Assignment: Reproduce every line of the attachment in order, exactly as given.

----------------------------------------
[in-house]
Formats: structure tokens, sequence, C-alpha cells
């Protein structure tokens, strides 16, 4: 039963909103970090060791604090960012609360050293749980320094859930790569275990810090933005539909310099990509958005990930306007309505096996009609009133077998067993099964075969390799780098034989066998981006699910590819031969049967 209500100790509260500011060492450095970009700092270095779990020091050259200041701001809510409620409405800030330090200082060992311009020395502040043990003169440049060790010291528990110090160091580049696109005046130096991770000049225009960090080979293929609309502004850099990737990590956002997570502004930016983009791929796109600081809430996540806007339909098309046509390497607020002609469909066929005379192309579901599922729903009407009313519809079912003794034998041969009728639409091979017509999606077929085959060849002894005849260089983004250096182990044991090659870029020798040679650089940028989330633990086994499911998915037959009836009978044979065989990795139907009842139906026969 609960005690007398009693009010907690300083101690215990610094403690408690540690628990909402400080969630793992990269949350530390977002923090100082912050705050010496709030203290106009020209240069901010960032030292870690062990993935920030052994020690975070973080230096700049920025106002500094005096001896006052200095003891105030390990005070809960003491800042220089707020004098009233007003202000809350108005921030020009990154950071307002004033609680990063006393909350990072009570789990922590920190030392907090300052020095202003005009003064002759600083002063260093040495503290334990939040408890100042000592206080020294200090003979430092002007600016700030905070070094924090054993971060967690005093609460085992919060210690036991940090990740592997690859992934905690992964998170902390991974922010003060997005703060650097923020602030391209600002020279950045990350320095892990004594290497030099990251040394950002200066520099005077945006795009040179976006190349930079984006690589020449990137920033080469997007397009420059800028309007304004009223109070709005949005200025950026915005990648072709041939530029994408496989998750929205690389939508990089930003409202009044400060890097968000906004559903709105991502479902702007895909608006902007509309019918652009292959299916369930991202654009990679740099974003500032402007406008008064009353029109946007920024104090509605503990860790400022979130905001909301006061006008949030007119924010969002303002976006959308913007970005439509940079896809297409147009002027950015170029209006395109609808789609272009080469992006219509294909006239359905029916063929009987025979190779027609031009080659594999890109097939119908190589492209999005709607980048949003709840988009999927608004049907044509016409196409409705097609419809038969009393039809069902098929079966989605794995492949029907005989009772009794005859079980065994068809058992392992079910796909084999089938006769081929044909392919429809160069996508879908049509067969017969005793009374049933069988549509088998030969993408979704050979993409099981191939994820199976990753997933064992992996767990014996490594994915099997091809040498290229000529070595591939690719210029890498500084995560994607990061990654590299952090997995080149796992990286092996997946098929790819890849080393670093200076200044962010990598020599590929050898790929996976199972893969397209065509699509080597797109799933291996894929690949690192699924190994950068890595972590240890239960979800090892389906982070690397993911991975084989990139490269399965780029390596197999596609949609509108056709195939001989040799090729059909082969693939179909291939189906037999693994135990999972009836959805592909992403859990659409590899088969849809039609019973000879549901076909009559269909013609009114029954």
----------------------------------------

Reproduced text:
[in-house]
Formats: structure tokens, sequence, C-alpha cells
């Protein structure tokens, strides 16, 4: 039963909103970090060791604090960012609360050293749980320094859930790569275990810090933005539909310099990509958005990930306007309505096996009609009133077998067993099964075969390799780098034989066998981006699910590819031969049967 209500100790509260500011060492450095970009700092270095779990020091050259200041701001809510409620409405800030330090200082060992311009020395502040043990003169440049060790010291528990110090160091580049696109005046130096991770000049225009960090080979293929609309502004850099990737990590956002997570502004930016983009791929796109600081809430996540806007339909098309046509390497607020002609469909066929005379192309579901599922729903009407009313519809079912003794034998041969009728639409091979017509999606077929085959060849002894005849260089983004250096182990044991090659870029020798040679650089940028989330633990086994499911998915037959009836009978044979065989990795139907009842139906026969 609960005690007398009693009010907690300083101690215990610094403690408690540690628990909402400080969630793992990269949350530390977002923090100082912050705050010496709030203290106009020209240069901010960032030292870690062990993935920030052994020690975070973080230096700049920025106002500094005096001896006052200095003891105030390990005070809960003491800042220089707020004098009233007003202000809350108005921030020009990154950071307002004033609680990063006393909350990072009570789990922590920190030392907090300052020095202003005009003064002759600083002063260093040495503290334990939040408890100042000592206080020294200090003979430092002007600016700030905070070094924090054993971060967690005093609460085992919060210690036991940090990740592997690859992934905690992964998170902390991974922010003060997005703060650097923020602030391209600002020279950045990350320095892990004594290497030099990251040394950002200066520099005077945006795009040179976006190349930079984006690589020449990137920033080469997007397009420059800028309007304004009223109070709005949005200025950026915005990648072709041939530029994408496989998750929205690389939508990089930003409202009044400060890097968000906004559903709105991502479902702007895909608006902007509309019918652009292959299916369930991202654009990679740099974003500032402007406008008064009353029109946007920024104090509605503990860790400022979130905001909301006061006008949030007119924010969002303002976006959308913007970005439509940079896809297409147009002027950015170029209006395109609808789609272009080469992006219509294909006239359905029916063929009987025979190779027609031009080659594999890109097939119908190589492209999005709607980048949003709840988009999927608004049907044509016409196409409705097609419809038969009393039809069902098929079966989605794995492949029907005989009772009794005859079980065994068809058992392992079910796909084999089938006769081929044909392919429809160069996508879908049509067969017969005793009374049933069988549509088998030969993408979704050979993409099981191939994820199976990753997933064992992996767990014996490594994915099997091809040498290229000529070595591939690719210029890498500084995560994607990061990654590299952090997995080149796992990286092996997946098929790819890849080393670093200076200044962010990598020599590929050898790929996976199972893969397209065509699509080597797109799933291996894929690949690192699924190994950068890595972590240890239960979800090892389906982070690397993911991975084989990139490269399965780029390596197999596609949609509108056709195939001989040799090729059909082969693939179909291939189906037999693994135990999972009836959805592909992403859990659409590899088969849809039609019973000879549901076909009559269909013609009114029954």